Intermodal: Acknowledging Coastal Indigenous Communities

Courtney M. Leonard, 2018 National Artist Fellow

In a world of consumerism where we can buy anything with the click of a button, it is difficult to imagine a life where subsistence harvesting is ingrained in a modern community. Intermodal (BREACH: Logbook 19) is Courtney M. Leonard’s current exhibition at the Pomona College Museum of Art, in Claremont, California, that invites visitors to think about the impact of trade on the cultures of coastal indigenous communities. This is Leonard’s first solo exhibition on the West Coast. She is a 2018 Native Arts and Cultures Foundation (NACF) National Artist Fellow, and a member of the Shinnecock Nation from Long Island, New York. Her work is influenced by the relationship she has with the land and water as a Shinnecock person.

In a continuation of Leonard’s multi-year project “BREACH,” Intermodal (BREACH: Logbook 19) raises awareness about indigenous practices and water as a mode of transportation, a source of food, and a threatened resource. The word ‘intermodal’ is meant to acknowledge the import and export of trade that existed between indigenous peoples prior to the imposition of laws and borders. Leonard has traveled extensively to learn from coastal indigenous communities about their cultural and subsistence harvesting traditions. During an interview with NACF, Leonard explained that when she started “BREACH”, she realized that many people were not familiar with the Shinnecock Nation. “I realized that if no one is listening to Shinnecock, and what we’re going through, there might be similarities with other indigenous communities to amplify our voices,” she noted. Over the past five years, “BREACH” has evolved into a logbook documenting historical ties to water among communities who share the path of the whale.

Intermodal (BREACH: Logbook 19) opens with a Pomo burden basket from the museum’s collection. Mindful of the value and energy that is held in an object, Leonard selected the basket to “live” with her art as a way of acknowledging the indigenous cultures of Southern California. “To a certain degree these are our ancestors in different forms,” she said. The basket is suspended from the ceiling, beginning the conversation of intermodality, or the import and export of trade. As you step into the exhibit space, you see red walls, reimagined ceramic fishing nets on pallets, a shipping container, a pallet of sperm whale teeth, and clay pipes filled with oysters.

Leonard’s attention to detail is unparalleled. She explains that the exhibition opens with the burden basket as a way to reclaim the indigenous narrative, and challenge the negative connotation of the English word ‘burden’ associated with the Pomo basket – an item that empowered indigenous people to feed their families. Over time the basket has deteriorated leaving an opening at its base. Leonard notes that the basket mimics her conical fishing baskets, woven in a way that leaves visual geometrical holes so the viewer can pass through just as a fish species could pass through. The design of the fishing basket is intentional, negating the English word ‘trap’ by respecting cultural fishing practices. “The species offers itself to us so that we can continue to feed, but we don’t block the path of the entire species,” she adds.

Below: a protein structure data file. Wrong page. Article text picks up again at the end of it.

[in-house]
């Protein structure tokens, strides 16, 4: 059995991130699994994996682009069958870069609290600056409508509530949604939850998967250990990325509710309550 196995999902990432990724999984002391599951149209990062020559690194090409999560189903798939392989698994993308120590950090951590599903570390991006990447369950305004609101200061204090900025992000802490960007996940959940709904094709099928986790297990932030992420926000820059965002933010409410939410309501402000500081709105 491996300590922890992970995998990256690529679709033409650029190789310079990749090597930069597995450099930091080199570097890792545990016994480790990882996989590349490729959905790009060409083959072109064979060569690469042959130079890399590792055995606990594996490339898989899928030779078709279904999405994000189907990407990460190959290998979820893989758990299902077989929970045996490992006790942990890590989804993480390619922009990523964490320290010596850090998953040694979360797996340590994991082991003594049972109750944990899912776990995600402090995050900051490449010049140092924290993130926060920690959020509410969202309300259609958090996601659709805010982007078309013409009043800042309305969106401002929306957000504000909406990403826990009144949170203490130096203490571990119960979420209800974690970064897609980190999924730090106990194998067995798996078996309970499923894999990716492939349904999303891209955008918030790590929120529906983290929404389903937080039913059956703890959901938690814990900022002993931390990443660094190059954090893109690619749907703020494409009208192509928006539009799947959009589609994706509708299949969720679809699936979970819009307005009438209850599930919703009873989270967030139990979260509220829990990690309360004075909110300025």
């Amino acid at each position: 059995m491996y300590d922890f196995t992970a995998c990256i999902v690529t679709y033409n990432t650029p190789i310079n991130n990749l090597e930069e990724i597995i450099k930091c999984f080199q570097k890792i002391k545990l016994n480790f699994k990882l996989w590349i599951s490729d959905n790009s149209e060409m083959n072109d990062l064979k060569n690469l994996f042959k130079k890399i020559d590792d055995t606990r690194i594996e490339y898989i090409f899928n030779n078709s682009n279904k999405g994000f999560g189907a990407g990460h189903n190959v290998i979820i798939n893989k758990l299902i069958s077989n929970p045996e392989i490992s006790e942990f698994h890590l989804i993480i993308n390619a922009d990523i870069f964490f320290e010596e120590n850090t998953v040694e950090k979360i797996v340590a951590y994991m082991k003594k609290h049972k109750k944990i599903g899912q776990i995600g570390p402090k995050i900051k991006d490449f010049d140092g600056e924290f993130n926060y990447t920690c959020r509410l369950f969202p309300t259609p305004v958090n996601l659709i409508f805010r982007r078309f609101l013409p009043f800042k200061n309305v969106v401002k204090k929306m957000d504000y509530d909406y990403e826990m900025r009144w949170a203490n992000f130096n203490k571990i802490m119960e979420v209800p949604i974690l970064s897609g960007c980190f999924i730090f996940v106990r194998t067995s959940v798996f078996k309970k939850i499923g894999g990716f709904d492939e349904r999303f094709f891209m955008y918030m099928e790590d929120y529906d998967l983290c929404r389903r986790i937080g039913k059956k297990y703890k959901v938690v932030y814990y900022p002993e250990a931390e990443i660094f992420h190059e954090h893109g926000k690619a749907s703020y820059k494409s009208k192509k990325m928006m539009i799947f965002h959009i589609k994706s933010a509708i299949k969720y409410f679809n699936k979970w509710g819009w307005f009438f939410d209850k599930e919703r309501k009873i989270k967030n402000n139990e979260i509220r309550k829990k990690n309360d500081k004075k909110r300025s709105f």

Red paint drips down the walls symbolizing blood spilled from a whale harvest in Alaska, and the dynamic layers associated with indigenous peoples who maintain harvesting rights. Leonard notes that the majority of whales killed per year are struck by shipping vessels that fuel American consumerism in comparison to the small number of whales harvested for subsistence by coastal indigenous communities. Clay pipes throughout the installation invite visitors to think about alternative ways to offset lead contamination in our water and aquatic life by reverting to the use of clay pipes. The clusters of oyster shells in the red clay pipes are tied into shaker bundles to represent the cultural importance of shells to coastal indigenous peoples, and to demonstrate a natural filter for removing contaminants from the water.

The exhibition also includes a video component with early twentieth-century photographs of indigenous life and work in the Southern California area, and a pallet or “offering” from one sperm whale. The ceramic whale teeth are neatly arranged on a pallet ready to be shipped, a constant theme in Leonard’s larger multi-year project “BREACH” that is an ongoing dialogue with indigenous communities who are struggling to sustain themselves with limited access to the environment that shaped their cultures. Leonard will continue her research of coastal communities this summer during a Rauschenberg residency on the small barrier island Captiva off the west coast of Florida.

Intermodal is on exhibit at the Pomona College Museum of Art through May 19, 2019.